I have been backpacking on and off for over 15 years. Throughout college, it was something we did occasionally but it was when I finished college and started working full time that the trail really began calling me. Backpacking was always my thing and when we became ambassadors for Deuter, doors into the outdoor industry opened up for us.  We now had contacts with other amazing ambassadors from around the country. So, when fellow ambassador Benny Haddad of Sea to Summit Productions put out an open invitation for a mountaineering trek up to the summit of Mt Whitney, it was a quick yes… and then a quick realization that I knew very little about mountaineering. Here are some of steps I took to prepare for this journey.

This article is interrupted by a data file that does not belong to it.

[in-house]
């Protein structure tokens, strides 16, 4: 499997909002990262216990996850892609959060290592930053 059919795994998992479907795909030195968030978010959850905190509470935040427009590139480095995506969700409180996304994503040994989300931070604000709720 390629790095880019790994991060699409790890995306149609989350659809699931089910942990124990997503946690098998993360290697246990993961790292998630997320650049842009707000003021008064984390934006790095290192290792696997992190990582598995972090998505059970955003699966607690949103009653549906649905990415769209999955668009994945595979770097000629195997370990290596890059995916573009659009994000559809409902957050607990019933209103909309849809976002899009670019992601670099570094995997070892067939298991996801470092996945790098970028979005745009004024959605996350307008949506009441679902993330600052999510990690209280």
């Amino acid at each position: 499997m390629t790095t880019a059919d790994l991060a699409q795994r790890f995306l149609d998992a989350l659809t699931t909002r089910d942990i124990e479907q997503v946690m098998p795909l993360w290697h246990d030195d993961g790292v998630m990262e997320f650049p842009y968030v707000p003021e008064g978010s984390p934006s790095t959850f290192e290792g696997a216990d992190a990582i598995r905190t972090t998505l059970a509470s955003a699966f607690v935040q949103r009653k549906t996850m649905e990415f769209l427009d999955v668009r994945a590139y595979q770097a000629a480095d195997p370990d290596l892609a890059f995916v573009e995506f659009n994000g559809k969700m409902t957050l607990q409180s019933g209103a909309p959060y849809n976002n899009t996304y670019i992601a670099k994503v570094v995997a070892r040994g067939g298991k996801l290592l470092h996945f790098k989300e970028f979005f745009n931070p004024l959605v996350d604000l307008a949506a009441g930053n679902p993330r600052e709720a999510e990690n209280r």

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Those who know me and have gone backpacking with me know that I do everything I can to not be the one the holds everyone up. Immediately after agreeing to take part in the trip, I decided to take a two day beginners mountaineering course to get the basics under my belt. For those in the northeast, New Hampshire’s White Mountains provide the most severe conditions available, so I decided to take my training there. I had to act fast to get my training with an ice axe and crampons while there was still snow available. Google quickly pointed me in the direction of NorthEast Mountaineering, who offers guided services, training and even lodging in their bunk house.